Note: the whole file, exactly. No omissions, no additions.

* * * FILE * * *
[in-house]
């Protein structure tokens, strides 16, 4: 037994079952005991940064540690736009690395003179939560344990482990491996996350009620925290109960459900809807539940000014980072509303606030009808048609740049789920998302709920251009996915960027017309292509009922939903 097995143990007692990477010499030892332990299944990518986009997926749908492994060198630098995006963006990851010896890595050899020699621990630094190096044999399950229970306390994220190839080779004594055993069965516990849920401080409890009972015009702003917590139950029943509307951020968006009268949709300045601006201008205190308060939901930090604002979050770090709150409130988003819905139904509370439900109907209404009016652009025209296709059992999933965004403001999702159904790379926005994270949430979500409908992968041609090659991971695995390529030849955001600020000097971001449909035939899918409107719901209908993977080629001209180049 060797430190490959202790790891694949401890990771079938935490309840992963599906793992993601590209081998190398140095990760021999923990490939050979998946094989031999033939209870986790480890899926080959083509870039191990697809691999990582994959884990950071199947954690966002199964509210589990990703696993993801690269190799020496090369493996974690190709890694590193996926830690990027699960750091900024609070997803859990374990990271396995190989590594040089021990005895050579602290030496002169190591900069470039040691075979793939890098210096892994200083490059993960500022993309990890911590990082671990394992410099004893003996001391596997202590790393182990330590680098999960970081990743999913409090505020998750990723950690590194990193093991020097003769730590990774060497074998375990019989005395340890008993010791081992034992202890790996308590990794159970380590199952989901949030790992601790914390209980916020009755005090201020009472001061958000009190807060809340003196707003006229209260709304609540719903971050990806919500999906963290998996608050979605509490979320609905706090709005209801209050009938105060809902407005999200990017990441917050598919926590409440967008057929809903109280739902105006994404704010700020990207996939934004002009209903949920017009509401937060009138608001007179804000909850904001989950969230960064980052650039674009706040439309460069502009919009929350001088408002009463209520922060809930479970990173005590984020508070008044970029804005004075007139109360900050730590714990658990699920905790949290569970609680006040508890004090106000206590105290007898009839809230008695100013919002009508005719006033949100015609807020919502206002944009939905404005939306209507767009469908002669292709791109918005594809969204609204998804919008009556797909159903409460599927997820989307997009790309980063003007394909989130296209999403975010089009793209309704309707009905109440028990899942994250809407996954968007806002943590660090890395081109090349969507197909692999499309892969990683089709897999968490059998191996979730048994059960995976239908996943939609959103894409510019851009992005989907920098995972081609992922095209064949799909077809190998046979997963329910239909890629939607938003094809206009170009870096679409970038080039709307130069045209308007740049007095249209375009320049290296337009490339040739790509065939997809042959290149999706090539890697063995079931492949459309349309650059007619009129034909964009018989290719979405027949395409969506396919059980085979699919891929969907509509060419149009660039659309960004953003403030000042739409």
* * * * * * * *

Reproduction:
[in-house]
């Protein structure tokens, strides 16, 4: 037994079952005991940064540690736009690395003179939560344990482990491996996350009620925290109960459900809807539940000014980072509303606030009808048609740049789920998302709920251009996915960027017309292509009922939903 097995143990007692990477010499030892332990299944990518986009997926749908492994060198630098995006963006990851010896890595050899020699621990630094190096044999399950229970306390994220190839080779004594055993069965516990849920401080409890009972015009702003917590139950029943509307951020968006009268949709300045601006201008205190308060939901930090604002979050770090709150409130988003819905139904509370439900109907209404009016652009025209296709059992999933965004403001999702159904790379926005994270949430979500409908992968041609090659991971695995390529030849955001600020000097971001449909035939899918409107719901209908993977080629001209180049 060797430190490959202790790891694949401890990771079938935490309840992963599906793992993601590209081998190398140095990760021999923990490939050979998946094989031999033939209870986790480890899926080959083509870039191990697809691999990582994959884990950071199947954690966002199964509210589990990703696993993801690269190799020496090369493996974690190709890694590193996926830690990027699960750091900024609070997803859990374990990271396995190989590594040089021990005895050579602290030496002169190591900069470039040691075979793939890098210096892994200083490059993960500022993309990890911590990082671990394992410099004893003996001391596997202590790393182990330590680098999960970081990743999913409090505020998750990723950690590194990193093991020097003769730590990774060497074998375990019989005395340890008993010791081992034992202890790996308590990794159970380590199952989901949030790992601790914390209980916020009755005090201020009472001061958000009190807060809340003196707003006229209260709304609540719903971050990806919500999906963290998996608050979605509490979320609905706090709005209801209050009938105060809902407005999200990017990441917050598919926590409440967008057929809903109280739902105006994404704010700020990207996939934004002009209903949920017009509401937060009138608001007179804000909850904001989950969230960064980052650039674009706040439309460069502009919009929350001088408002009463209520922060809930479970990173005590984020508070008044970029804005004075007139109360900050730590714990658990699920905790949290569970609680006040508890004090106000206590105290007898009839809230008695100013919002009508005719006033949100015609807020919502206002944009939905404005939306209507767009469908002669292709791109918005594809969204609204998804919008009556797909159903409460599927997820989307997009790309980063003007394909989130296209999403975010089009793209309704309707009905109440028990899942994250809407996954968007806002943590660090890395081109090349969507197909692999499309892969990683089709897999968490059998191996979730048994059960995976239908996943939609959103894409510019851009992005989907920098995972081609992922095209064949799909077809190998046979997963329910239909890629939607938003094809206009170009870096679409970038080039709307130069045209308007740049007095249209375009320049290296337009490339040739790509065939997809042959290149999706090539890697063995079931492949459309349309650059007619009129034909964009018989290719979405027949395409969506396919059980085979699919891929969907509509060419149009660039659309960004953003403030000042739409």